The Divertissements section of the programme using stills and film of Nureyev’s career simultaneously with the dancers has provoked a great deal of controversy and outraged splutterings from the critics. Why? Surely this is a device they experience on an almost weekly basis as more and more contemporary companies experiment with film and video images. So I ask again, why is this technique considered unacceptable when accompanying classical ballet? Personally I thought this was an inspired idea – for Nureyev to dominate the stage in film in the way he dominated the stage in life. Believe me, if Rudolf was dancing, you never noticed anyone else: only Fonteyn held her own against his magnetism.

This section kicked off with the frankly tiresome In the Middle Somewhat Elevated, included because it was commissioned by Nureyev. This is where the film came in very handy, if you didn’t like what you were seeing on stage you could watch the film instead and for this piece that’s just what I did.
The second item was truly inspired: the fascinating “Two loves” pas de trois from MacMillan’s criminally neglected Images of Love. Edward Watson, Ivan Putrov and Tamara Rojo gave remarkable performances of roles they can never have seen. This tortured portrayal of Shakespeare’s longing for the “fair youth” and disgust for the “dark lady” of the sonnets came across with power and conviction, though I’m sorry that the sonnet could not have been read aloud as it was when first seen (by the late Derek Godfrey if I remember rightly). By the way, in the overpriced ROH programme it erroneously states that Images of love was the only role MacMillan ever created for Nureyev. In fact MacMillan choreographed at least FOUR roles for him. Who writes this stuff? A mistake of that magnitude is unforgivable.

Between these two items we were shown a slow motion extract of Nureyev dancing the solo from Le Corsaire taken from the film An Evening with the Royal Ballet made in the mid sixties. It was danced not to the familiar Pugni music but to Les Fetes d’Hebe by Rameau and surprisingly it fitted extraordinarily well. This was an opportunity to luxuriate in the “Nureyev Experience”, remembering once more that unique brand of excitement and exotic romanticism he used to bring to his performances. It was wise to leave the live performance of this work until after Images of Love. When Carlos Acosta danced the same solo (to the familiar music this time), he was actually quite superb, a fact the audience responded to with a torrent of applause. But he couldn’t compete with Nureyev, no one could or ever will and that was the reason we were celebrating his memory.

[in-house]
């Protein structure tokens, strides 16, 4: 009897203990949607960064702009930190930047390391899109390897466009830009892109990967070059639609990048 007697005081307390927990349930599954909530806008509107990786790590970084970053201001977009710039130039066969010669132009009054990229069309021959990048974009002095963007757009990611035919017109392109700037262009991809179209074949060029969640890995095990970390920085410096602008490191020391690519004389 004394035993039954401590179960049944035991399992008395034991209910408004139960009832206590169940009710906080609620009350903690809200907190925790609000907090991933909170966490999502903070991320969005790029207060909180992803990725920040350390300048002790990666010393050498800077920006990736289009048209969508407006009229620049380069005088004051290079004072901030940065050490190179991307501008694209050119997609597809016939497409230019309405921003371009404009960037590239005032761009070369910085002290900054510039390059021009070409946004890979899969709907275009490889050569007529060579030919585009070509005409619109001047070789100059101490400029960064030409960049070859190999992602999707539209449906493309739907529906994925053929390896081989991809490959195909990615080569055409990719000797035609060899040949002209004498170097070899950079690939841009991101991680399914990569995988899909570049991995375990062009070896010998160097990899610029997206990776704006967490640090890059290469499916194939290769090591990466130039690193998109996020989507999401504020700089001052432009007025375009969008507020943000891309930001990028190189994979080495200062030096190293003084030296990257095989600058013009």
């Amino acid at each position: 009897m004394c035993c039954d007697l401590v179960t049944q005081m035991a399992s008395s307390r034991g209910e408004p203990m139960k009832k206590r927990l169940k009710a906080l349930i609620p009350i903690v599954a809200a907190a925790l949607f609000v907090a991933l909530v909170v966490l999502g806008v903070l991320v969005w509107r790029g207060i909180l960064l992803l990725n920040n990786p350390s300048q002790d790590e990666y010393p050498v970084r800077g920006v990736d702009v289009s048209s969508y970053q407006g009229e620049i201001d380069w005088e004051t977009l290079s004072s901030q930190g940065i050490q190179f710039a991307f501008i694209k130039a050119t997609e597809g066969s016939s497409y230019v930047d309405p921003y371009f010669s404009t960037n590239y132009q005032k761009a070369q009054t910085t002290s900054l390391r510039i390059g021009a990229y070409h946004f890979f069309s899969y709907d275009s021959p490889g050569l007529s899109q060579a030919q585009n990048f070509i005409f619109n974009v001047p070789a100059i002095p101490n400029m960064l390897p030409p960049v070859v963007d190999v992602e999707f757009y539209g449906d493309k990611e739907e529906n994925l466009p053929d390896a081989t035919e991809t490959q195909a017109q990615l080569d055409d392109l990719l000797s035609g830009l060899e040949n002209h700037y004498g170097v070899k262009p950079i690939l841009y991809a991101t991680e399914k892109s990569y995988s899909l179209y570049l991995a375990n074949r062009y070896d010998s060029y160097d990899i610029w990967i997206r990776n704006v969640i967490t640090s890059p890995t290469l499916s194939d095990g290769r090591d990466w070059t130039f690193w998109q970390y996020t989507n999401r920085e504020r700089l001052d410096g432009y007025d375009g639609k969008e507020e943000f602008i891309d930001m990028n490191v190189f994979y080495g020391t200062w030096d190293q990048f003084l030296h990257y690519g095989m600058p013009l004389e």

Next was La Sylphide danced by Alina Cojocaru and Johan Kobborg and what a pleasure it was to watch this couple. Cojocaru dances like thistledown, she was born to dance this role and what a great shame it is that this famous work has never made it into the RB repertoire. Kobborg’s James is a joy to watch, a Dane dancing Bournonville with true Copenhagen flair. For the record, his ronde de jambes en l’air are even better than I remember Nureyev’s as being.

The final work in this Divertissement section doesn’t seem to have pleased the critics at all. Surge by Pierre Darde is a modern piece danced by the Paris Opera Ballet’s Laurent Hilaire. While I agree that having a dazzling classicist like Hilaire in the programme and not seeing him dance a virtuoso classical piece could be described as a tad disappointing, nevertheless his performance in Surge was outstanding as it is a well-crafted piece based on the life of Nijinsky with recognizable quotes from many of Nijinsky’s roles. Hilaire gave a moving account of the celebrated dancer in a solo that needed a blend of manic intensity and compassion for it to work and he succeeded wonderfully against a background of Rudolf Nureyev dancing Nijinsky’s most celebrated work, L'après-midi d'un faune.

The evening ended with Nureyev’s production of the third act of Raymonda. Every time the curtain rises on this ballet a spontaneous burst of applause greets the beautiful glowing set by the late Barry Kay and after thirty-seven years the impact of Kay’s work hasn’t diminished. Sadly on this occasion the beauty of the dancing failed to match the beauty of the settings and although the entire cast exuded enthusiasm, the performance as a whole never rose above the second rate. Raymonda needs a certain style and flair to succeed, all those Slav touches and eastern European nuances which the Russians excel in and the Brits sadly can’t begin to comprehend. Of course they could do it once and that was when Nureyev was there to show them how but now this ballet, for me at least, just doesn’t seem to work. But there was one surprise in store – the male pas de quatre. This short piece has defeated generations of RB male dancers in the past and this time it was actually danced rather well, in fact it wasn’t bad at all so well done chaps! I have to add that the audience didn’t seem to share my reservations and applauded heartily at the end.

I went home thinking of Nureyev, how much he had given us all and how empty the ballet scene seems without him. Very rarely the dance world throws up a colossus capable of energizing not just the art of dance but able to reach out to an audience beyond us enthusiasts. Most would agree that Pavlova was the first and Nureyev the second. Lets hope we don’t have to wait too long for the third.